North Carolina residents may be interested in the lawsuit Bridgestone recently filed against IBM. The tire company hired IBM to design and implement a new $75 million computer system to handle order processing and fulfillment. However, Bridgestone claims that the system performed so badly that it threw the company into chaos, and it is seeking $600 million in damages.
IBM responded to the business litigation with a statement that detailed its interaction with the Bridgestone system. The technology company said that it had been brought into fix the system after several IT companies had been previously hired and fired from the project. IBM also claimed that Bridgestone lacked leadership and changed chief information officers six times over the two year span of the system’s design. IBM said it warned Bridgestone about flaws in the system and recommended delaying its launch. When Bridgestone insisted on implementation, IBM said it asked the tire company to sign a form releasing IBM from liability for the system’s performance.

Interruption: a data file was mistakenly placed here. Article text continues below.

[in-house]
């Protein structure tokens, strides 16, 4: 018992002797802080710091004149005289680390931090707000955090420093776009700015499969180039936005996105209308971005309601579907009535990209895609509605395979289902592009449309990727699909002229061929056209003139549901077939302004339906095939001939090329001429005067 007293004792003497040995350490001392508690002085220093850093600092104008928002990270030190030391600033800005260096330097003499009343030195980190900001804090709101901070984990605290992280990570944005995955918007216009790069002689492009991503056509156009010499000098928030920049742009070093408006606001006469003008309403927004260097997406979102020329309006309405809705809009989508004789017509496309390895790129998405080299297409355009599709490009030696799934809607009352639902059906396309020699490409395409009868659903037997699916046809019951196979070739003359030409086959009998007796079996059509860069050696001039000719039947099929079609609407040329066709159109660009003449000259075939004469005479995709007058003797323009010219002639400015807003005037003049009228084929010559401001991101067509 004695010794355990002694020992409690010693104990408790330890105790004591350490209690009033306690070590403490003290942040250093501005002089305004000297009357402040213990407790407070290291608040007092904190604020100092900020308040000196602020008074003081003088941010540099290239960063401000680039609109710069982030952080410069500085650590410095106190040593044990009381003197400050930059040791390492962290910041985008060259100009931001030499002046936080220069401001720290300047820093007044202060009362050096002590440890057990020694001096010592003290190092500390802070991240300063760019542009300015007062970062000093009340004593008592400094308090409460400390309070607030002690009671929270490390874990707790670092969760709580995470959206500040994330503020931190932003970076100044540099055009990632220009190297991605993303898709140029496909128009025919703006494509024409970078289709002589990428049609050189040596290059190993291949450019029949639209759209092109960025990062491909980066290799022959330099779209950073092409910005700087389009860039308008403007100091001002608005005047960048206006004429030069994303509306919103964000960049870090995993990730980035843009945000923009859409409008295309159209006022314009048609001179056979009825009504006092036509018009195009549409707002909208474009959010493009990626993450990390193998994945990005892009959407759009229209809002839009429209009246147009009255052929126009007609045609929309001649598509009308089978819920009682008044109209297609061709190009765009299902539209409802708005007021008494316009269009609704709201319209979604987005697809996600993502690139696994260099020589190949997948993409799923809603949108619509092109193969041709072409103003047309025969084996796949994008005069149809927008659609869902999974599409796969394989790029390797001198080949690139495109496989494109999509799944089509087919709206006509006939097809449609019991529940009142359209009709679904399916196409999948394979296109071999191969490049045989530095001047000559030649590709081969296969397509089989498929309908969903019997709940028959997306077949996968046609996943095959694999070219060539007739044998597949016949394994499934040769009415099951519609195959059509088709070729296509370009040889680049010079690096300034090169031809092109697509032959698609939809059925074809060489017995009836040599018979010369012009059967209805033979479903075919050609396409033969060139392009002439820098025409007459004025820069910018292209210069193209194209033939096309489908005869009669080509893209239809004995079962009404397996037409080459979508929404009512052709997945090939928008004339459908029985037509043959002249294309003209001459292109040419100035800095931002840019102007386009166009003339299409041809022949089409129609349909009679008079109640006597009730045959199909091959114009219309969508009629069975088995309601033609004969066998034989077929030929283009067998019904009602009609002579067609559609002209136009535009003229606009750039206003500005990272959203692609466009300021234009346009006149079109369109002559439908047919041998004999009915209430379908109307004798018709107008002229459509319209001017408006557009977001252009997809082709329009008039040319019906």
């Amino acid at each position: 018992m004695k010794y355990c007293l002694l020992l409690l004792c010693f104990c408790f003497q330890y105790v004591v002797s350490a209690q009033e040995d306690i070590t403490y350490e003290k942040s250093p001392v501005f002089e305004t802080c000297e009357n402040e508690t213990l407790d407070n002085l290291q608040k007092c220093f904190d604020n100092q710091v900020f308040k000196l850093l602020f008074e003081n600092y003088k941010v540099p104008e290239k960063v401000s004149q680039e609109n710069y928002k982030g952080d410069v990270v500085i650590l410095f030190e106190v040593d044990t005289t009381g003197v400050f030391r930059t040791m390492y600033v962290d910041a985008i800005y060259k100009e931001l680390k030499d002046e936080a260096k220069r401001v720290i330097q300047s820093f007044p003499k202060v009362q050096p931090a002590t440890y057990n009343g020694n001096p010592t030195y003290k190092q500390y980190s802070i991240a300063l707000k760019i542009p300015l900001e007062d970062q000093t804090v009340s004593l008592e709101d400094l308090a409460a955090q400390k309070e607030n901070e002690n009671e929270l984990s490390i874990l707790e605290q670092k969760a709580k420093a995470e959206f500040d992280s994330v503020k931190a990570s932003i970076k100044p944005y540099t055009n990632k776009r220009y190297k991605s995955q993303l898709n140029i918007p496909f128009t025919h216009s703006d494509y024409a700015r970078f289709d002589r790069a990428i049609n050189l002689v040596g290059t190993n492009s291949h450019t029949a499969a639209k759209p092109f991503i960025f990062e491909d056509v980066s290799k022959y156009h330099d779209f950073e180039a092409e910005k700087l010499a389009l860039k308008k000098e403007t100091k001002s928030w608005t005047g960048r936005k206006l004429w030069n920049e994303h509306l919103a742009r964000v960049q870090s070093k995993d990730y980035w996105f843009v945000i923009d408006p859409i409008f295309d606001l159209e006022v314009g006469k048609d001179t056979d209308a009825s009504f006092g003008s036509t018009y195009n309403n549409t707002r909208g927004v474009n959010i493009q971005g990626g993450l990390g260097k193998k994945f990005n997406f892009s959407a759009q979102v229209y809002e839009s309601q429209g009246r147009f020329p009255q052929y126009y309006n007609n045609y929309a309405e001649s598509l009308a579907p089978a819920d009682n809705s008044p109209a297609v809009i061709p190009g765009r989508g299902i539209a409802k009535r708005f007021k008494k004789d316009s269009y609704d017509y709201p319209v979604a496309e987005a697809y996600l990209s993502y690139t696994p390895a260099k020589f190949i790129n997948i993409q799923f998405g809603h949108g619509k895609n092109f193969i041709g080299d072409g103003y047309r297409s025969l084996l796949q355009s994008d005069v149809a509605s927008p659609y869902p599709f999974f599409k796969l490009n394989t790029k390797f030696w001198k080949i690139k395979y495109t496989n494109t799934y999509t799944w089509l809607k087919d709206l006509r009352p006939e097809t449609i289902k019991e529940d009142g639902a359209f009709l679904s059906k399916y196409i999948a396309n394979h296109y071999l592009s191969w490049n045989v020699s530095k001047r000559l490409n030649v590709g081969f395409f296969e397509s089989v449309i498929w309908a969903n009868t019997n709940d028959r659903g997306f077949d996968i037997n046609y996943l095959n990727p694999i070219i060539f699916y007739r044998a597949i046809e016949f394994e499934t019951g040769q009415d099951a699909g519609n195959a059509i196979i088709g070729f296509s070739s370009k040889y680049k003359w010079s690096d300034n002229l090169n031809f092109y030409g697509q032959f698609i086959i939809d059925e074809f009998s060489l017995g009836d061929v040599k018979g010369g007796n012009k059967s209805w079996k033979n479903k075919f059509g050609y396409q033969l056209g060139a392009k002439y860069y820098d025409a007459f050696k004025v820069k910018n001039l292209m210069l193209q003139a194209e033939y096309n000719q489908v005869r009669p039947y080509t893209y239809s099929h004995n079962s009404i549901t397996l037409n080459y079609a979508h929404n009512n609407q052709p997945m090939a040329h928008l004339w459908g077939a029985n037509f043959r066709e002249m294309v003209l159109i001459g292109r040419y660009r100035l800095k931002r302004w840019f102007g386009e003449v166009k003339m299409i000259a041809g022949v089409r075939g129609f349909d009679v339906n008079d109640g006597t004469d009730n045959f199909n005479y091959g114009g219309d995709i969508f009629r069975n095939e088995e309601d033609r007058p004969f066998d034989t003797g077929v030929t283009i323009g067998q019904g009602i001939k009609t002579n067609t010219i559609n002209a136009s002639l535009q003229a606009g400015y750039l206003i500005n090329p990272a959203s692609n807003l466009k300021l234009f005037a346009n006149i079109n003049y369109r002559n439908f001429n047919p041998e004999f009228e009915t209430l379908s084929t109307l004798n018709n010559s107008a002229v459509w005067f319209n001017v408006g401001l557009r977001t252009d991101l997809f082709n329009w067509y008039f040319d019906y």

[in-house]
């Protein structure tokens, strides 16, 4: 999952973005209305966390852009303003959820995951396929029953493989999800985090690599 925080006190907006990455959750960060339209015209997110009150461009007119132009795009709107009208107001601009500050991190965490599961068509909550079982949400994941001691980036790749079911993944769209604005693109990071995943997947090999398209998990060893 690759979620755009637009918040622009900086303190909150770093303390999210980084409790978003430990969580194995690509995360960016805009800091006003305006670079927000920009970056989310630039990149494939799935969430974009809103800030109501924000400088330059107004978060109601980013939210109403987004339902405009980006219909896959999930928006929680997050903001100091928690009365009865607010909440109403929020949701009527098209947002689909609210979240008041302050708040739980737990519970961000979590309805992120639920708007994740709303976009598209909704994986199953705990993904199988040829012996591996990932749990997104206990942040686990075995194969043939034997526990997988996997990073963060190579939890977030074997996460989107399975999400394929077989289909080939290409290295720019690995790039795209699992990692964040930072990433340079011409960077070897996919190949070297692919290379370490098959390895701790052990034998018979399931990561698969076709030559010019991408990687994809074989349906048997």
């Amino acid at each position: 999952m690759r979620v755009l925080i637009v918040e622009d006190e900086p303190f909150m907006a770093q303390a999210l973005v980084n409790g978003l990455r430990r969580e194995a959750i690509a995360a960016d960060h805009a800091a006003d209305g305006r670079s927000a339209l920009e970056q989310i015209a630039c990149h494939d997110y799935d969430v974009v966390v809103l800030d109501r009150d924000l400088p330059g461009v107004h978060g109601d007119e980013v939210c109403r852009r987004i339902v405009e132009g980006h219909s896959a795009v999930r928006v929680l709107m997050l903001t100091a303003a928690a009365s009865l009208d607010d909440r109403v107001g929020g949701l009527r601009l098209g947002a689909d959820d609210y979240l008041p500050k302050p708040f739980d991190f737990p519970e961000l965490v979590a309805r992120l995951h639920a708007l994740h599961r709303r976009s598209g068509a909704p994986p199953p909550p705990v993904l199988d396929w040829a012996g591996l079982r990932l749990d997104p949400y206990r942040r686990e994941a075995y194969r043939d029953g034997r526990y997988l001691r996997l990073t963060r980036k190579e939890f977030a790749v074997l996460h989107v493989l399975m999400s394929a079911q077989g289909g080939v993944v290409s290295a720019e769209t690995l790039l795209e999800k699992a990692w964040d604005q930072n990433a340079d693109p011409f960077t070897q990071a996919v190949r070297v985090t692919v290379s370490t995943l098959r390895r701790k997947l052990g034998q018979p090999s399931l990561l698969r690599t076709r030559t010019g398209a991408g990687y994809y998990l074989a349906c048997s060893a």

Although a suit of this magnitude is unusual, conflicts over large-scale enterprise software projects aren’t rare. According to a prominent consulting firm, nearly half of these types of projects get derailed at some point. IBM said it would vigorously defend itself and its work in the lawsuit. When asked for further comment, a Bridgestone representative said the lawsuit speaks for itself.
It’s not unusual for customers and vendors to disagree over the quality of a delivered project. This especially true if the expectations and the parameters of the project weren’t agreed on prior to its start. An attorney could help a business develop the appropriate documentation to prevent this type of disagreement.
Source: Business Insider , “IBM Rips Into Bridgestone Over $600 Million Lawsuit “, Julie Bort, November 20, 2013